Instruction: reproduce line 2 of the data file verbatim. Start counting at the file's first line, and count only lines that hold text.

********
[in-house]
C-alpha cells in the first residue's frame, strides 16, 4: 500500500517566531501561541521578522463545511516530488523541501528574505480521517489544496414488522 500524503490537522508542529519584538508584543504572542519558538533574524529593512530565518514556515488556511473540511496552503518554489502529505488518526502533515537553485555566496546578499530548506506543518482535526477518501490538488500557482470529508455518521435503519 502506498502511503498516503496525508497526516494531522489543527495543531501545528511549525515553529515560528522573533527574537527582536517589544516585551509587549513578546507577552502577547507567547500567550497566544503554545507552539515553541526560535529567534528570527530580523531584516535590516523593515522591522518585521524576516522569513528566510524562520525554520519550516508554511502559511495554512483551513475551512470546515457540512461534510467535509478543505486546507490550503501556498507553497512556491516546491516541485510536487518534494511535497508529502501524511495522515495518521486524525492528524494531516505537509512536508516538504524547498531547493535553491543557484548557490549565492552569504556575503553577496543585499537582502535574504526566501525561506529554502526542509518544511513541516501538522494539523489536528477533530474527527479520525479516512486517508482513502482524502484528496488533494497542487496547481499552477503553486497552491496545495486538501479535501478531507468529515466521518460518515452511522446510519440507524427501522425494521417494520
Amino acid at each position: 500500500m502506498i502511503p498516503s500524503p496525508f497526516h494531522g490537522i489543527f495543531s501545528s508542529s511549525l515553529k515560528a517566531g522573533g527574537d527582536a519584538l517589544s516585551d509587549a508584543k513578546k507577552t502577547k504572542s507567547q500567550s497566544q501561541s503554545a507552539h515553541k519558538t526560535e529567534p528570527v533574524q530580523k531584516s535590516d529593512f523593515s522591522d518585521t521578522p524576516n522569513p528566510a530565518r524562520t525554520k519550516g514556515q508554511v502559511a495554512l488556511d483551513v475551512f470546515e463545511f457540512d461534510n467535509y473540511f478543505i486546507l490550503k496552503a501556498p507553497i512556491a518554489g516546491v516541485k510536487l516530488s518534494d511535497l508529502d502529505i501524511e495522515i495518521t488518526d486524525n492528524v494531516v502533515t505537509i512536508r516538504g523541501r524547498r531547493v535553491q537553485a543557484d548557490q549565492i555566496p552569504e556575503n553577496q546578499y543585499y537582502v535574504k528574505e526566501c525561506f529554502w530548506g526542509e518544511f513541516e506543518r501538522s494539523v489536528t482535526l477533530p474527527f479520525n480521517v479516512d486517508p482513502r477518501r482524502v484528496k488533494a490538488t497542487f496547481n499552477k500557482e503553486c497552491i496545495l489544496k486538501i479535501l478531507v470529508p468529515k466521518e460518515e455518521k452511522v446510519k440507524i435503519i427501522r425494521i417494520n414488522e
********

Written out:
C-alpha cells in the first residue's frame, strides 16, 4: 500500500517566531501561541521578522463545511516530488523541501528574505480521517489544496414488522 500524503490537522508542529519584538508584543504572542519558538533574524529593512530565518514556515488556511473540511496552503518554489502529505488518526502533515537553485555566496546578499530548506506543518482535526477518501490538488500557482470529508455518521435503519 502506498502511503498516503496525508497526516494531522489543527495543531501545528511549525515553529515560528522573533527574537527582536517589544516585551509587549513578546507577552502577547507567547500567550497566544503554545507552539515553541526560535529567534528570527530580523531584516535590516523593515522591522518585521524576516522569513528566510524562520525554520519550516508554511502559511495554512483551513475551512470546515457540512461534510467535509478543505486546507490550503501556498507553497512556491516546491516541485510536487518534494511535497508529502501524511495522515495518521486524525492528524494531516505537509512536508516538504524547498531547493535553491543557484548557490549565492552569504556575503553577496543585499537582502535574504526566501525561506529554502526542509518544511513541516501538522494539523489536528477533530474527527479520525479516512486517508482513502482524502484528496488533494497542487496547481499552477503553486497552491496545495486538501479535501478531507468529515466521518460518515452511522446510519440507524427501522425494521417494520